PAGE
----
Q&A with Eric Nee

By: Niki Shadrow Snyder

  1. NS:  Tell us about yourself and what you do?  EN:  I’m the editor in chief of Stanford Social Innovation Review (SSIR), a media organization at Stanford University that publishes a magazine, online articles, webinars, podcasts, and convenings. We use these different media to bring together leaders of social change organizations from around the world to share their ideas, research, experiences, and learnings.
  2. NS:  How did you personally move the needle in 2020?  EN: Despite Covid, in 2020, I helped SSIR reach more than 2.5 million social innovators across the globe, a record number. 
  3. NS:  How did you deal with the stress in the world in 2020?  EN: I was one of the lucky people who did not lose their job. In fact, my workload increased in 2020 and I have been working from home since the second week of March. The way that I have handled the stress is to take frequent breaks, get out and walk for an hour almost every day, and say “no” to new projects almost as often as I say “yes”.
  4. NS:  Do you have any advice for your younger self?  EN: I would advise my younger self to pay as much attention to creating and nurturing friends as I do to working and building my career.
  5. NS: What did you do in 2020 that you’re most passionate about?  EN:  I’m most passionate about helping us reach agreements with partners in Japan, Mexico, and the United Arab Emirates who will publish SSIR in Japanese, Spanish, and Arabic, joining our existing partners in China and South Korea.
  6. NS:  What was the worst part of 2020 for you?  EN: My son (Alex Nee) celebrated his Broadway debut last winter in “A Christmas Carol,” only to suddenly have his acting career put on hold until well into next year.
  7. NS:  What was the best part of 2020 for you? EN: In the spring, I completed two years of hormone therapy for stage four prostate cancer, and I am still cancer-free.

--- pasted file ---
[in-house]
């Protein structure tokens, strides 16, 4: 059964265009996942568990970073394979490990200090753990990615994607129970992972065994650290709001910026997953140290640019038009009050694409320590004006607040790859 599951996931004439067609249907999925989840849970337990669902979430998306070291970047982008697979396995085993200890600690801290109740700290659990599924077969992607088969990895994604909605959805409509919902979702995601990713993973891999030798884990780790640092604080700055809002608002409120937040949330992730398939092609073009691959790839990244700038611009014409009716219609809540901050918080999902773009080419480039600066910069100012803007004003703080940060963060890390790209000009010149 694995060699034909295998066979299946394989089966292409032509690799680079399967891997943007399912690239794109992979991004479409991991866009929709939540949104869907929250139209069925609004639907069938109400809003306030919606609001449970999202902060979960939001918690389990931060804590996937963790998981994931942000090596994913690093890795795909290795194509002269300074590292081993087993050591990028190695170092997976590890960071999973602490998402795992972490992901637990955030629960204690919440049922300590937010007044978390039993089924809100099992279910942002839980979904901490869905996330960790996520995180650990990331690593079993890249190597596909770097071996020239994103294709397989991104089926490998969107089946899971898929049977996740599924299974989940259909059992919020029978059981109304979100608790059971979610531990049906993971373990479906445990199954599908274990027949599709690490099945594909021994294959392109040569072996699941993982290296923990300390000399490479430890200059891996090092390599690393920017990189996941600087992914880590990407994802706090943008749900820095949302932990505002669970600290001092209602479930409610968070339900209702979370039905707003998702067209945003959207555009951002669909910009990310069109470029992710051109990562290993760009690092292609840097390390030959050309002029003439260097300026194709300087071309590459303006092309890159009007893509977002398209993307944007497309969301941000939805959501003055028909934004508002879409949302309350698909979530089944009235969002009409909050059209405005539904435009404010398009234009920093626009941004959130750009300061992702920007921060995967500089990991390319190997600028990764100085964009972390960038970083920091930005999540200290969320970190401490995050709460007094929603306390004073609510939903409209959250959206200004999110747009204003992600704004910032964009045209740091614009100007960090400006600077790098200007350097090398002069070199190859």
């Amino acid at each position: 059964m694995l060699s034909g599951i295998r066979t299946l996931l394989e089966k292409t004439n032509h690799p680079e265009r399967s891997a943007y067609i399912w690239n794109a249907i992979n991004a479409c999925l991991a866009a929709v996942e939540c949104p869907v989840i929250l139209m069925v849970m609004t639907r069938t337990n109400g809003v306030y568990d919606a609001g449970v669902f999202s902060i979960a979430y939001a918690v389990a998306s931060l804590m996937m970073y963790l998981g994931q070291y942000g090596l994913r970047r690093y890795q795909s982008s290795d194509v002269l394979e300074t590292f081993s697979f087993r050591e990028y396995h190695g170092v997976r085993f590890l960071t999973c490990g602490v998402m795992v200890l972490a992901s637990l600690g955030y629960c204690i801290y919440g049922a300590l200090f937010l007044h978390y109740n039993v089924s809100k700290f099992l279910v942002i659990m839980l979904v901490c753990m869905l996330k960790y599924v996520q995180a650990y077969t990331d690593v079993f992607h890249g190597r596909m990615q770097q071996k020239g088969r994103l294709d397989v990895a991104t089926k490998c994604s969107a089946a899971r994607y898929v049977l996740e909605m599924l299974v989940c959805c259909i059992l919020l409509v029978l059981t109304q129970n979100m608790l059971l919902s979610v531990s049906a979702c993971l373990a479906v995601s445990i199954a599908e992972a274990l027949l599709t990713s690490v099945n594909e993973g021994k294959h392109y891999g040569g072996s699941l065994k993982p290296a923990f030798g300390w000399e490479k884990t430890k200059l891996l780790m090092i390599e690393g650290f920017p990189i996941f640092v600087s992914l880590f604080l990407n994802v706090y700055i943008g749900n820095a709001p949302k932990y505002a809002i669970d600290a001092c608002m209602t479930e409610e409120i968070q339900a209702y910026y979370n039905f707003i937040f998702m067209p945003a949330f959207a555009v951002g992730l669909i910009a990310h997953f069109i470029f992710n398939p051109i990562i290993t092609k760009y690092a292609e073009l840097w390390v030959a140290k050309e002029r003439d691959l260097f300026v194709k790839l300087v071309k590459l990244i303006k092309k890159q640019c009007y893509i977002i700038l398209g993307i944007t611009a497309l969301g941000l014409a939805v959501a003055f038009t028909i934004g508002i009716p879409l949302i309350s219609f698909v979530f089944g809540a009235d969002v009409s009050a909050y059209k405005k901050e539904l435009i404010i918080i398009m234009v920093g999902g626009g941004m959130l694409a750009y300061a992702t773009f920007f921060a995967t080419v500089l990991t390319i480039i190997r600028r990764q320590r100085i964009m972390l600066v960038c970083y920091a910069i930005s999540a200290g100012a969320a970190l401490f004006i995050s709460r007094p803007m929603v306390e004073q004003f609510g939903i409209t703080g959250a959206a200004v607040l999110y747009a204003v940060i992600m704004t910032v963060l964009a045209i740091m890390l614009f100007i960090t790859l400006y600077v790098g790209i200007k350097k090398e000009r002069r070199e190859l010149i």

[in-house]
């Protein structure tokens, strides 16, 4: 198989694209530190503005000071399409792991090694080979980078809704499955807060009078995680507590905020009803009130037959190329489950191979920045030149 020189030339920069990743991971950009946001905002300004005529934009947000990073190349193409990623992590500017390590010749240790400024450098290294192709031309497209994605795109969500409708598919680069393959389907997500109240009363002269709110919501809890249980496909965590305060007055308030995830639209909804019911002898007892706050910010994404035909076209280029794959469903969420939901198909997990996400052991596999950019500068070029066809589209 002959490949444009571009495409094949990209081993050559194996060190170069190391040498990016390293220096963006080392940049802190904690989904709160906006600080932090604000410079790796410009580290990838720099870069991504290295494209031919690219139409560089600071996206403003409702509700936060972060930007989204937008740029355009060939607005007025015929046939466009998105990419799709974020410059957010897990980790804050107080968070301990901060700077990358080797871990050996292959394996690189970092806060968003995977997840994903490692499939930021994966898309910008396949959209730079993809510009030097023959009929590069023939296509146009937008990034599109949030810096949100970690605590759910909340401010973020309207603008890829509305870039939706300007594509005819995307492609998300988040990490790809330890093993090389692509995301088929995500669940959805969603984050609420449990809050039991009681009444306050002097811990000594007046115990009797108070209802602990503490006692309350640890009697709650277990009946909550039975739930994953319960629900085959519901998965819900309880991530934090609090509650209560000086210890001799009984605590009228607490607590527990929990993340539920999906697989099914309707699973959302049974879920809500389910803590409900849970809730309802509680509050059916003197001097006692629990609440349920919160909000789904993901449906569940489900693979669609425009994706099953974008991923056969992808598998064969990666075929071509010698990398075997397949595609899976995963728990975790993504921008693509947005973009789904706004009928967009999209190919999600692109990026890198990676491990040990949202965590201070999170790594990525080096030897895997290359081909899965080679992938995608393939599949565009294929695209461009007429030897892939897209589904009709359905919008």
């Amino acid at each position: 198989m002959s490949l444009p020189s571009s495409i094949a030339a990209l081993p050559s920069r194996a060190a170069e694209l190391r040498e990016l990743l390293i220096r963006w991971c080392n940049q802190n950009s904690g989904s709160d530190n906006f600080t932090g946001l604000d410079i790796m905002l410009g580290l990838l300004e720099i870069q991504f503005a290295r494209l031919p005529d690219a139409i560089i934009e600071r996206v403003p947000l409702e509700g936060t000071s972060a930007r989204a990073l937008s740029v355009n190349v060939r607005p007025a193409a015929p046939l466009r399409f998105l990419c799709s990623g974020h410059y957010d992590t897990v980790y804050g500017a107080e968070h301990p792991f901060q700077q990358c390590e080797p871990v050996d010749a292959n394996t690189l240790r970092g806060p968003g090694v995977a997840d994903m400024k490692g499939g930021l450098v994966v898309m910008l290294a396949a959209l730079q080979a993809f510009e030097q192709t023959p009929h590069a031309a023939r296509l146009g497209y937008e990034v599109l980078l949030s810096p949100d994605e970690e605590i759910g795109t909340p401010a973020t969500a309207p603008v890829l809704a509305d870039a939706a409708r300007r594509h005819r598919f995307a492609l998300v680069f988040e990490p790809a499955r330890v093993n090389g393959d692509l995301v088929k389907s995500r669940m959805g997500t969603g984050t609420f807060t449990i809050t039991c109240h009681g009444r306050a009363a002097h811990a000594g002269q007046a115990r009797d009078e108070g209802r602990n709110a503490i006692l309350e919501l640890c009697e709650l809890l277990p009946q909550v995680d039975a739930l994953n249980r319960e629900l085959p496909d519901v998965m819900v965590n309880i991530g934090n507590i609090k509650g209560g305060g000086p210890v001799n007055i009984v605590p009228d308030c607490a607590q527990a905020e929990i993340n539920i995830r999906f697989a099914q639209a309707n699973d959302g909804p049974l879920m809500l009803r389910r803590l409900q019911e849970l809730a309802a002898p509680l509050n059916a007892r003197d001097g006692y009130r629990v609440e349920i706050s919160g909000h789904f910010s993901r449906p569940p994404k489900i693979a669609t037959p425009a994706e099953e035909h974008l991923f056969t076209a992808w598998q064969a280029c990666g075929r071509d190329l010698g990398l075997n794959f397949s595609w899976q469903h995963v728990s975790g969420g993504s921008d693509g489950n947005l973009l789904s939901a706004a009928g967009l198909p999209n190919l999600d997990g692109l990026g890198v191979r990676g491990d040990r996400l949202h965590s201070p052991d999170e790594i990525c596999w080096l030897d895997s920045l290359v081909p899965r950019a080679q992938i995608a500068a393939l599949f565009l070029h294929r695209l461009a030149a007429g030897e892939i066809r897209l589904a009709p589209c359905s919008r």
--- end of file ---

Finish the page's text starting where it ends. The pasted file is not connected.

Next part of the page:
8. NS:  What does success mean to you? EN: Success for me means being healthy, having a loving family and close friends, and having a meaningful job.
  9. NS:  What causes are important to you?  EN: There are so many causes that are important, but two that stand out for me are creating an equitable economic system so that everyone has a job with sufficient pay and benefits to provide for a good standard of living, and creating an environmentally sustainable society so that we stop climate change and protect natural ecosystems.
  10. NS:  Do you think the world right now needs to be influenced by what they can get or what they can give in the middle of this pandemic?  EN: I believe that the most important thing that people can do during the pandemic is to give. That doesn’t have to be money. It could be the gift of time by volunteering at a food bank, the gift of kindness by being nice to people you meet and work with, the gift of caring by wearing a mask and maintaining distance from others even if you don’t think you will get Covid, and the gift of being humble and listening to others instead of thinking that you have all of the answers.